One power cord

Here is a more detailed description of what i got
8 X 2 watt Cree LEDs (2 x spare whites)
Illumagic ComboRay LED Bulb - Cyan (500nm) x 1
Illumagic ComboRay LED Bulb - UV (400nm) x 1
Illumagic ComboRay LED Bulb - Neutral White (4000K) x 4
Illumagic ComboRay LED Bulb - Cool White (7000K) x 2
IR Remote  x 1 (battery included)
Power cord / pack with on/off switch
90 degree angle LED lens x 4
Default Stand
Thermopaste (not reusable as there is no lid)
Swivel Stand with silicon scratch protective covers(optional)

Here are some other Light Choices
● 400nm Near UV (SemiLEDs C-35L-U50)
● 420nm Violet (SemiLEDs C-35L-U70)
● 450nm Royal Blue (CREE Xlamp XT-E)
● 475nm Blue (CREE Xlamp XP-E)
● 500nm Cyan (SemiLEDs C-35L-C)
● 670nm Red (SemiLEDs C-35L-C?) - Yes it does. Dalua sells it.
● 5000~8300k Cool white (CREE Xlamp XP-G R5 139lm)
● 3700~5000k Neutral white (CREE Xlamp XP-G R3 122lm)

How well does it grow plants?
I am still testing this light but be sure to check back later.

In summary
The good
- Quality build
- Came pre-assembled
- Good value (when you factor in programmable remote)
- Quite bright (will test plant growth later)
- Easy to build with little fuss
- Day Night function with 2 separately dimmable channels

The bad
No real major disadvantages that i can think of:
- Instructions at times are too simple. The board to the remote is too close to the LEDs. Instructions should clearly give some warning about this.
- Remote is made of plastic. Appears a little flimsy.

Light choice
I have been doing a little research on light choices. Plants use a lot of the red and blue spectrum for photosynthesis. The blue penetrates water a lot better than the red but they also utilise red a lot more efficiently compared to the blue spectrum. Plants also use green but not very efficiently but the inclusion of cyan i believe is to bring out the green colour of plants as well as to balance out the red and blue spectrum. I also read somewhere that too much red can lead to algae issues and should be avoided. If I were to choose my own LEDs i would have probably gone with a similar setup to what was given to me. The only thing i would have done different is included a royal blue or violet instead of UV. The two cool white LEDs came in handy as the overall look of the light looked too much like sunlight without it.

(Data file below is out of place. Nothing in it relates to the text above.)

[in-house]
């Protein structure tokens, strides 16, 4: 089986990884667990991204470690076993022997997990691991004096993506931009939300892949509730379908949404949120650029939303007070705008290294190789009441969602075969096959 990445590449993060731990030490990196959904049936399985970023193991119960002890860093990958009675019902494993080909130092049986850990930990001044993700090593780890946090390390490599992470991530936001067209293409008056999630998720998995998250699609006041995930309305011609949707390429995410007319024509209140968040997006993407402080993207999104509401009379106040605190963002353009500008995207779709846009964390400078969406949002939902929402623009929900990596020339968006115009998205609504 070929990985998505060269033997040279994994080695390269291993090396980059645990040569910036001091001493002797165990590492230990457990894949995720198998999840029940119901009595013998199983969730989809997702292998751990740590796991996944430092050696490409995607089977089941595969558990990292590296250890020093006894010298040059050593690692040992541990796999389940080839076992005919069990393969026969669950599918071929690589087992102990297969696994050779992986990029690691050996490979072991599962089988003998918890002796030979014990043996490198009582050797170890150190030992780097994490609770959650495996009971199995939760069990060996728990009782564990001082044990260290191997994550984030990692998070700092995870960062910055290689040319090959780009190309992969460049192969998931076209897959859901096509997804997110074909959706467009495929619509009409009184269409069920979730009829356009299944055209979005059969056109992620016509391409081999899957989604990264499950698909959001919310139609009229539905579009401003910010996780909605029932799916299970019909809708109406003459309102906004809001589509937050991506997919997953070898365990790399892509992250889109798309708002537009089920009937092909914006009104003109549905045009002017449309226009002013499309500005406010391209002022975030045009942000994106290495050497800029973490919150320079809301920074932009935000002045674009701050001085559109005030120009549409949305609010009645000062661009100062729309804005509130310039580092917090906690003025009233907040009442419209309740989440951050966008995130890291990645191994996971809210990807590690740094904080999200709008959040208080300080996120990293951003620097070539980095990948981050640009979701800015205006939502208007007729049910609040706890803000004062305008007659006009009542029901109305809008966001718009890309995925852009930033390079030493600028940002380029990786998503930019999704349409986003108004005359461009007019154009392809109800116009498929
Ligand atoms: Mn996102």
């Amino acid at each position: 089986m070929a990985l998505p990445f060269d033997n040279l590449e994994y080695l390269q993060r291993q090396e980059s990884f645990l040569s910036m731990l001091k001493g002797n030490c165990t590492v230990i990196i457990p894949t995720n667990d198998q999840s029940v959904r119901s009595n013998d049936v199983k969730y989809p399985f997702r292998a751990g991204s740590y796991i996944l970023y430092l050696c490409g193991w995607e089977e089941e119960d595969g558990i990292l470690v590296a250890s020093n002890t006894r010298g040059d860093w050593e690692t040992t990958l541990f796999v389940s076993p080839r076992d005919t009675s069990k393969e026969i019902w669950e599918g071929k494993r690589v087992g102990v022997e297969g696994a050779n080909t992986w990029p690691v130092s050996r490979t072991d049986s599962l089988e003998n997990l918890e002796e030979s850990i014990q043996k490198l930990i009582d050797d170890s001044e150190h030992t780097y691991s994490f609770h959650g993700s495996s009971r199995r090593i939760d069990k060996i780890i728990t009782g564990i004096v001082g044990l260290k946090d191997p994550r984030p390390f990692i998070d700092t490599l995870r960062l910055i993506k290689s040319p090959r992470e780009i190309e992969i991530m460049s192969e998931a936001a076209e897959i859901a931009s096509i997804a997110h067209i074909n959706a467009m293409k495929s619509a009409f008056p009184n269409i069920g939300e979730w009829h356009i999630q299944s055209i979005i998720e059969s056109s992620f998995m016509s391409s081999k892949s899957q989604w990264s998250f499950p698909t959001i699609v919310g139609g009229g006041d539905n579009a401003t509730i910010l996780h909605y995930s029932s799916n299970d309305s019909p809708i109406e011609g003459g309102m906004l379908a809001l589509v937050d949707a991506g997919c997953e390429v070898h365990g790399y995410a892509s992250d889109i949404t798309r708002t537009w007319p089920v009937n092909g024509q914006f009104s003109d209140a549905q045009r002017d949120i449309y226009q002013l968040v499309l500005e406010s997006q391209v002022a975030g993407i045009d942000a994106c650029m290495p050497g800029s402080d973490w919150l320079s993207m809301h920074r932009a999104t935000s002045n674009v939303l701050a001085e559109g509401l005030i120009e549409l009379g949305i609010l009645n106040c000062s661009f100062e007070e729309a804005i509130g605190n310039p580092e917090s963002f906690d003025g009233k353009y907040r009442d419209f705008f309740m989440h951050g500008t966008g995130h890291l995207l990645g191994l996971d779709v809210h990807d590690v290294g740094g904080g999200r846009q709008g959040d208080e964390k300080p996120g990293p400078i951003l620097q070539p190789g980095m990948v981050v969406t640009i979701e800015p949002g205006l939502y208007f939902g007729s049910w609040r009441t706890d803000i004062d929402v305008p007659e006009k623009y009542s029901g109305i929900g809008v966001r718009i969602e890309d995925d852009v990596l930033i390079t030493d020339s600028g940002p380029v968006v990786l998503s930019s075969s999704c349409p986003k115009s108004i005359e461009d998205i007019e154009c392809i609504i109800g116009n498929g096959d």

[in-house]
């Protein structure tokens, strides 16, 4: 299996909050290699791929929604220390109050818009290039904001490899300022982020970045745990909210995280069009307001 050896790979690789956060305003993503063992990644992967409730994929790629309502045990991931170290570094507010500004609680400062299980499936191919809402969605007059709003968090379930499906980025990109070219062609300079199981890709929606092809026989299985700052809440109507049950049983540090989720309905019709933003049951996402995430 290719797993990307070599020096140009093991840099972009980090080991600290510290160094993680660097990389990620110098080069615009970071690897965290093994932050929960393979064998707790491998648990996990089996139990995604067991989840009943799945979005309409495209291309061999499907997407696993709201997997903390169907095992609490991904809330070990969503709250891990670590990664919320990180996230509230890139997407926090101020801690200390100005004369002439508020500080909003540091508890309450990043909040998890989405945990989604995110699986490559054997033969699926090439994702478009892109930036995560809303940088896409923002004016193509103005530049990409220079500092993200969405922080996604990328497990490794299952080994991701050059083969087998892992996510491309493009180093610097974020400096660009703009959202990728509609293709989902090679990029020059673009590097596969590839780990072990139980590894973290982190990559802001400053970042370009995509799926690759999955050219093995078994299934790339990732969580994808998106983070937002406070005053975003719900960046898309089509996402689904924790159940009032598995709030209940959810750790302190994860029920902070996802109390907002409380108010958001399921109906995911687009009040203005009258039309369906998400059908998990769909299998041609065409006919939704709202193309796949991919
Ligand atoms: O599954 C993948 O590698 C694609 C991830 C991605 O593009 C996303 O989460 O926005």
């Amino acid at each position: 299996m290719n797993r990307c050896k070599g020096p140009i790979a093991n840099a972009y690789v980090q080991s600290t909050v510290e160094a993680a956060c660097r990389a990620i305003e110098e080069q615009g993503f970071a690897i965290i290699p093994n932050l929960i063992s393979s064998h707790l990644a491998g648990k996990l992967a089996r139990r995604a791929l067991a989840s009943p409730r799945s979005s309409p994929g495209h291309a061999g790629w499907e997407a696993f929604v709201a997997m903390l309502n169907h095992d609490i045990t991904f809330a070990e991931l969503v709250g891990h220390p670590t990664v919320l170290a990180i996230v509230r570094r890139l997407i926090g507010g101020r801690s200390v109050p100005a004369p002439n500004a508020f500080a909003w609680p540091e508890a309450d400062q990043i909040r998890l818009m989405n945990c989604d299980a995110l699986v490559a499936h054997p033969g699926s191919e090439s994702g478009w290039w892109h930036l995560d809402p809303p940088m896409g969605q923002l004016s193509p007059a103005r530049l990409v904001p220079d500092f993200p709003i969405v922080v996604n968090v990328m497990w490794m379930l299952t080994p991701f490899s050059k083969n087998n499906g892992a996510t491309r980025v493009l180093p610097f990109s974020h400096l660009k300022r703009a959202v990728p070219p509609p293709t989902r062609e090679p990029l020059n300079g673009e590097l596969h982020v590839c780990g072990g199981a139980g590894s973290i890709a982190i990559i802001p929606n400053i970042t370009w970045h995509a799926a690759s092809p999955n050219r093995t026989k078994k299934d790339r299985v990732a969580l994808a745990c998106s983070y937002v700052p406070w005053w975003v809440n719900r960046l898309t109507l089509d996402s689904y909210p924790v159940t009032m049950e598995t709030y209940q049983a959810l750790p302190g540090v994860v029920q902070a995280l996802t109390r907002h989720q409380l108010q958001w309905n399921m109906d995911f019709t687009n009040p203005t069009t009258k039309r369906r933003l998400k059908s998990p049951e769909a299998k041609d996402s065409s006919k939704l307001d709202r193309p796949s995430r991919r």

Overall i consider this light a very good buy.
The more i use this light the more hidden functions i find.
Only the following months will tell how well it performs!

Thursday, June 12, 2014

[1ft IWAGUMI] update on scape

As you can see from the pictures below I did a lot of fiddling around to come to the final layout. Although i am not 100% happy with the final layout i believe it is good enough to start the fine layer of substrate. Here are a few quick tips that i learned.

1. Use the rule of thirds not only front on but also from the top
2. Sloping substrate greatly helps with depth
3. Try to make the rocks angle up 
4. Include a focal point for the eyes to rest on